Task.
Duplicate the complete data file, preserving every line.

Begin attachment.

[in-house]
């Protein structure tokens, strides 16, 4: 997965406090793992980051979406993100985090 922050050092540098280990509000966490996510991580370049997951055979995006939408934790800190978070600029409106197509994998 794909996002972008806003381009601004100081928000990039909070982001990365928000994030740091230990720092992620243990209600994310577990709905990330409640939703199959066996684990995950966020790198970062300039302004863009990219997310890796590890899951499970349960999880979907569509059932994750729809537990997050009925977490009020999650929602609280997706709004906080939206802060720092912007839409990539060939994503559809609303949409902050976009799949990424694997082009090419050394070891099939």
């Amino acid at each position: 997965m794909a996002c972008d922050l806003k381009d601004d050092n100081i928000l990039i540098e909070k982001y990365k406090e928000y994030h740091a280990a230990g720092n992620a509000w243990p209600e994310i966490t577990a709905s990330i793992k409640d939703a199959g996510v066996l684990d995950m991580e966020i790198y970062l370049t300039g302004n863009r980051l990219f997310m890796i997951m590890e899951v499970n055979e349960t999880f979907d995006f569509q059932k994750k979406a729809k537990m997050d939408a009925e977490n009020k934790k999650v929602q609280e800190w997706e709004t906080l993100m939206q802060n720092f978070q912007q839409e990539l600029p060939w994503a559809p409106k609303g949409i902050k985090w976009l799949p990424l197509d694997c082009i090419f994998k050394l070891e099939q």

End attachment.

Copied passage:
[in-house]
């Protein structure tokens, strides 16, 4: 997965406090793992980051979406993100985090 922050050092540098280990509000966490996510991580370049997951055979995006939408934790800190978070600029409106197509994998 794909996002972008806003381009601004100081928000990039909070982001990365928000994030740091230990720092992620243990209600994310577990709905990330409640939703199959066996684990995950966020790198970062300039302004863009990219997310890796590890899951499970349960999880979907569509059932994750729809537990997050009925977490009020999650929602609280997706709004906080939206802060720092912007839409990539060939994503559809609303949409902050976009799949990424694997082009090419050394070891099939």
């Amino acid at each position: 997965m794909a996002c972008d922050l806003k381009d601004d050092n100081i928000l990039i540098e909070k982001y990365k406090e928000y994030h740091a280990a230990g720092n992620a509000w243990p209600e994310i966490t577990a709905s990330i793992k409640d939703a199959g996510v066996l684990d995950m991580e966020i790198y970062l370049t300039g302004n863009r980051l990219f997310m890796i997951m590890e899951v499970n055979e349960t999880f979907d995006f569509q059932k994750k979406a729809k537990m997050d939408a009925e977490n009020k934790k999650v929602q609280e800190w997706e709004t906080l993100m939206q802060n720092f978070q912007q839409e990539l600029p060939w994503a559809p409106k609303g949409i902050k985090w976009l799949p990424l197509d694997c082009i090419f994998k050394l070891e099939q």